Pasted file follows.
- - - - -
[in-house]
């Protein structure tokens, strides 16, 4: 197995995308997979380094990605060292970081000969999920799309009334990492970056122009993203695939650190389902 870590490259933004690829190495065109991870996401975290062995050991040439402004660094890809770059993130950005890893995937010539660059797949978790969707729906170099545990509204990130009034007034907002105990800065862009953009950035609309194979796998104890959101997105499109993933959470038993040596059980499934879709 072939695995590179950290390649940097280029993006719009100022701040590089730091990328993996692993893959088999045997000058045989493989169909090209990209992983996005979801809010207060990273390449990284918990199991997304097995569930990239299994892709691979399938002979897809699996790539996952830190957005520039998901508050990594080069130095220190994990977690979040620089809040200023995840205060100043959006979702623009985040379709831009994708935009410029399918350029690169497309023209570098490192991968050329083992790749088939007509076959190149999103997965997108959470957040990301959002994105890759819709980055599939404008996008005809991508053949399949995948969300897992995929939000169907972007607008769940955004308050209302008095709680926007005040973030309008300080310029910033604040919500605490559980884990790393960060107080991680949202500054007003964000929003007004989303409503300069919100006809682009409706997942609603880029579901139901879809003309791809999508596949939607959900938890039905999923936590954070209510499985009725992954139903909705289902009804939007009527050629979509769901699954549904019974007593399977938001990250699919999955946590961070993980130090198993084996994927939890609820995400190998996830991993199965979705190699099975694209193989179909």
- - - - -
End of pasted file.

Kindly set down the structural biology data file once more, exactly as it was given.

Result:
[in-house]
């Protein structure tokens, strides 16, 4: 197995995308997979380094990605060292970081000969999920799309009334990492970056122009993203695939650190389902 870590490259933004690829190495065109991870996401975290062995050991040439402004660094890809770059993130950005890893995937010539660059797949978790969707729906170099545990509204990130009034007034907002105990800065862009953009950035609309194979796998104890959101997105499109993933959470038993040596059980499934879709 072939695995590179950290390649940097280029993006719009100022701040590089730091990328993996692993893959088999045997000058045989493989169909090209990209992983996005979801809010207060990273390449990284918990199991997304097995569930990239299994892709691979399938002979897809699996790539996952830190957005520039998901508050990594080069130095220190994990977690979040620089809040200023995840205060100043959006979702623009985040379709831009994708935009410029399918350029690169497309023209570098490192991968050329083992790749088939007509076959190149999103997965997108959470957040990301959002994105890759819709980055599939404008996008005809991508053949399949995948969300897992995929939000169907972007607008769940955004308050209302008095709680926007005040973030309008300080310029910033604040919500605490559980884990790393960060107080991680949202500054007003964000929003007004989303409503300069919100006809682009409706997942609603880029579901139901879809003309791809999508596949939607959900938890039905999923936590954070209510499985009725992954139903909705289902009804939007009527050629979509769901699954549904019974007593399977938001990250699919999955946590961070993980130090198993084996994927939890609820995400190998996830991993199965979705190699099975694209193989179909």